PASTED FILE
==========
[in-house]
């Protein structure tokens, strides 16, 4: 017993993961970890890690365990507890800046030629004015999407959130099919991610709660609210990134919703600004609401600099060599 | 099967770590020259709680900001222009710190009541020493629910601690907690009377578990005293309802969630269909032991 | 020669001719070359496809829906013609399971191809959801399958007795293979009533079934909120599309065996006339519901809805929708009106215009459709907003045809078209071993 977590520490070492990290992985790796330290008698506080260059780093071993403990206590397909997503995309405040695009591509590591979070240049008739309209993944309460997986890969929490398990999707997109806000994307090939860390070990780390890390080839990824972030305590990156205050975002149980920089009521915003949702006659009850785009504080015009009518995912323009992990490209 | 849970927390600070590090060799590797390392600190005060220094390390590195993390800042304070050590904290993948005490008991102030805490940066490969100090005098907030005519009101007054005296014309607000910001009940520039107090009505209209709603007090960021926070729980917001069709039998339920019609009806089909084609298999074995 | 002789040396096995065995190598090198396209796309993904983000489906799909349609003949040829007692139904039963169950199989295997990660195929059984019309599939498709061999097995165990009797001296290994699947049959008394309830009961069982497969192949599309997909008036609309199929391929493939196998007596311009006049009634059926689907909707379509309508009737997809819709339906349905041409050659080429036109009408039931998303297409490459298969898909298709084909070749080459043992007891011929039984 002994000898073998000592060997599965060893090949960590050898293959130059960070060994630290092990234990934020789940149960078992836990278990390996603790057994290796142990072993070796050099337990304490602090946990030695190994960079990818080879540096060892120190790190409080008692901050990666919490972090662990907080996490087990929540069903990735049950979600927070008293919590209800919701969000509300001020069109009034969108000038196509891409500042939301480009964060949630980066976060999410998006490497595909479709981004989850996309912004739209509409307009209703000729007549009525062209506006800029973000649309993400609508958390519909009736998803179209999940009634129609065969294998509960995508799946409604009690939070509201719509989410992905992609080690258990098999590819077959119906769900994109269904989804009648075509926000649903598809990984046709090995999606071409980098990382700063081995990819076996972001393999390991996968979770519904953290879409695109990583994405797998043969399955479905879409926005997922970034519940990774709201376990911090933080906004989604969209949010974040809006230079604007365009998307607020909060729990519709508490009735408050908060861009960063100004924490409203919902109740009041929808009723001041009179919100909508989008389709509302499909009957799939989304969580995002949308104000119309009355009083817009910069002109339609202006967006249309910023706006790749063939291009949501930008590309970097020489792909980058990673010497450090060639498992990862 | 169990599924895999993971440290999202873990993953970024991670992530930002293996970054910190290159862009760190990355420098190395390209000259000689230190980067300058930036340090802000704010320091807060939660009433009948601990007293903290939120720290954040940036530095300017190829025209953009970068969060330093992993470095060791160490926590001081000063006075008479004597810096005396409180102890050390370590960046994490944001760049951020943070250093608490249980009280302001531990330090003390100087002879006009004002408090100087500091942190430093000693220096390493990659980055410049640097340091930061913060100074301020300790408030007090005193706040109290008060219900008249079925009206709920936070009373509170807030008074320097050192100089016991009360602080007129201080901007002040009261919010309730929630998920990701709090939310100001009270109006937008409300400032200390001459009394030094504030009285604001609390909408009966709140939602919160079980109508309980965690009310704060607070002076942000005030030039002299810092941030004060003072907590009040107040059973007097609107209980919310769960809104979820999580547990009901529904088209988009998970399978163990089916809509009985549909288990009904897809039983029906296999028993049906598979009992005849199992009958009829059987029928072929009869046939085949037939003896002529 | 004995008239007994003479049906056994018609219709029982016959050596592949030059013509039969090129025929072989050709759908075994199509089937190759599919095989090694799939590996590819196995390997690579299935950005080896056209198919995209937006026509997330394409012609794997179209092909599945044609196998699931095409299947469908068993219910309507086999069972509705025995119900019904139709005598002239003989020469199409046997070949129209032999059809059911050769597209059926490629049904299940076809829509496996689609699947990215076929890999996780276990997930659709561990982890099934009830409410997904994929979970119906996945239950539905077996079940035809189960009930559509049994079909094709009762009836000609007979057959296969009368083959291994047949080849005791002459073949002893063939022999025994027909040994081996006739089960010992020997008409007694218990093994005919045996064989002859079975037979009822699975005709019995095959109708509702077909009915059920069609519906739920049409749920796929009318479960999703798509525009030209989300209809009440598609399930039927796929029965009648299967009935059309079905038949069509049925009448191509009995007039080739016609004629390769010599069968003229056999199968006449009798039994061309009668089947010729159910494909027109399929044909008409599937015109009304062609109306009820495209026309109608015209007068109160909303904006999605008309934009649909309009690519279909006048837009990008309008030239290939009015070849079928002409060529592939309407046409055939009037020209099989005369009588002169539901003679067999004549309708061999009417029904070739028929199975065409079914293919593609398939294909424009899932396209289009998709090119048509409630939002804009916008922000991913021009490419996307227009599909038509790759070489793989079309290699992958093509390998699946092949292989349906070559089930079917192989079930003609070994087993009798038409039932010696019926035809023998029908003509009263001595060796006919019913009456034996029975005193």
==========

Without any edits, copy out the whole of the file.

[in-house]
């Protein structure tokens, strides 16, 4: 017993993961970890890690365990507890800046030629004015999407959130099919991610709660609210990134919703600004609401600099060599 | 099967770590020259709680900001222009710190009541020493629910601690907690009377578990005293309802969630269909032991 | 020669001719070359496809829906013609399971191809959801399958007795293979009533079934909120599309065996006339519901809805929708009106215009459709907003045809078209071993 977590520490070492990290992985790796330290008698506080260059780093071993403990206590397909997503995309405040695009591509590591979070240049008739309209993944309460997986890969929490398990999707997109806000994307090939860390070990780390890390080839990824972030305590990156205050975002149980920089009521915003949702006659009850785009504080015009009518995912323009992990490209 | 849970927390600070590090060799590797390392600190005060220094390390590195993390800042304070050590904290993948005490008991102030805490940066490969100090005098907030005519009101007054005296014309607000910001009940520039107090009505209209709603007090960021926070729980917001069709039998339920019609009806089909084609298999074995 | 002789040396096995065995190598090198396209796309993904983000489906799909349609003949040829007692139904039963169950199989295997990660195929059984019309599939498709061999097995165990009797001296290994699947049959008394309830009961069982497969192949599309997909008036609309199929391929493939196998007596311009006049009634059926689907909707379509309508009737997809819709339906349905041409050659080429036109009408039931998303297409490459298969898909298709084909070749080459043992007891011929039984 002994000898073998000592060997599965060893090949960590050898293959130059960070060994630290092990234990934020789940149960078992836990278990390996603790057994290796142990072993070796050099337990304490602090946990030695190994960079990818080879540096060892120190790190409080008692901050990666919490972090662990907080996490087990929540069903990735049950979600927070008293919590209800919701969000509300001020069109009034969108000038196509891409500042939301480009964060949630980066976060999410998006490497595909479709981004989850996309912004739209509409307009209703000729007549009525062209506006800029973000649309993400609508958390519909009736998803179209999940009634129609065969294998509960995508799946409604009690939070509201719509989410992905992609080690258990098999590819077959119906769900994109269904989804009648075509926000649903598809990984046709090995999606071409980098990382700063081995990819076996972001393999390991996968979770519904953290879409695109990583994405797998043969399955479905879409926005997922970034519940990774709201376990911090933080906004989604969209949010974040809006230079604007365009998307607020909060729990519709508490009735408050908060861009960063100004924490409203919902109740009041929808009723001041009179919100909508989008389709509302499909009957799939989304969580995002949308104000119309009355009083817009910069002109339609202006967006249309910023706006790749063939291009949501930008590309970097020489792909980058990673010497450090060639498992990862 | 169990599924895999993971440290999202873990993953970024991670992530930002293996970054910190290159862009760190990355420098190395390209000259000689230190980067300058930036340090802000704010320091807060939660009433009948601990007293903290939120720290954040940036530095300017190829025209953009970068969060330093992993470095060791160490926590001081000063006075008479004597810096005396409180102890050390370590960046994490944001760049951020943070250093608490249980009280302001531990330090003390100087002879006009004002408090100087500091942190430093000693220096390493990659980055410049640097340091930061913060100074301020300790408030007090005193706040109290008060219900008249079925009206709920936070009373509170807030008074320097050192100089016991009360602080007129201080901007002040009261919010309730929630998920990701709090939310100001009270109006937008409300400032200390001459009394030094504030009285604001609390909408009966709140939602919160079980109508309980965690009310704060607070002076942000005030030039002299810092941030004060003072907590009040107040059973007097609107209980919310769960809104979820999580547990009901529904088209988009998970399978163990089916809509009985549909288990009904897809039983029906296999028993049906598979009992005849199992009958009829059987029928072929009869046939085949037939003896002529 | 004995008239007994003479049906056994018609219709029982016959050596592949030059013509039969090129025929072989050709759908075994199509089937190759599919095989090694799939590996590819196995390997690579299935950005080896056209198919995209937006026509997330394409012609794997179209092909599945044609196998699931095409299947469908068993219910309507086999069972509705025995119900019904139709005598002239003989020469199409046997070949129209032999059809059911050769597209059926490629049904299940076809829509496996689609699947990215076929890999996780276990997930659709561990982890099934009830409410997904994929979970119906996945239950539905077996079940035809189960009930559509049994079909094709009762009836000609007979057959296969009368083959291994047949080849005791002459073949002893063939022999025994027909040994081996006739089960010992020997008409007694218990093994005919045996064989002859079975037979009822699975005709019995095959109708509702077909009915059920069609519906739920049409749920796929009318479960999703798509525009030209989300209809009440598609399930039927796929029965009648299967009935059309079905038949069509049925009448191509009995007039080739016609004629390769010599069968003229056999199968006449009798039994061309009668089947010729159910494909027109399929044909008409599937015109009304062609109306009820495209026309109608015209007068109160909303904006999605008309934009649909309009690519279909006048837009990008309008030239290939009015070849079928002409060529592939309407046409055939009037020209099989005369009588002169539901003679067999004549309708061999009417029904070739028929199975065409079914293919593609398939294909424009899932396209289009998709090119048509409630939002804009916008922000991913021009490419996307227009599909038509790759070489793989079309290699992958093509390998699946092949292989349906070559089930079917192989079930003609070994087993009798038409039932010696019926035809023998029908003509009263001595060796006919019913009456034996029975005193």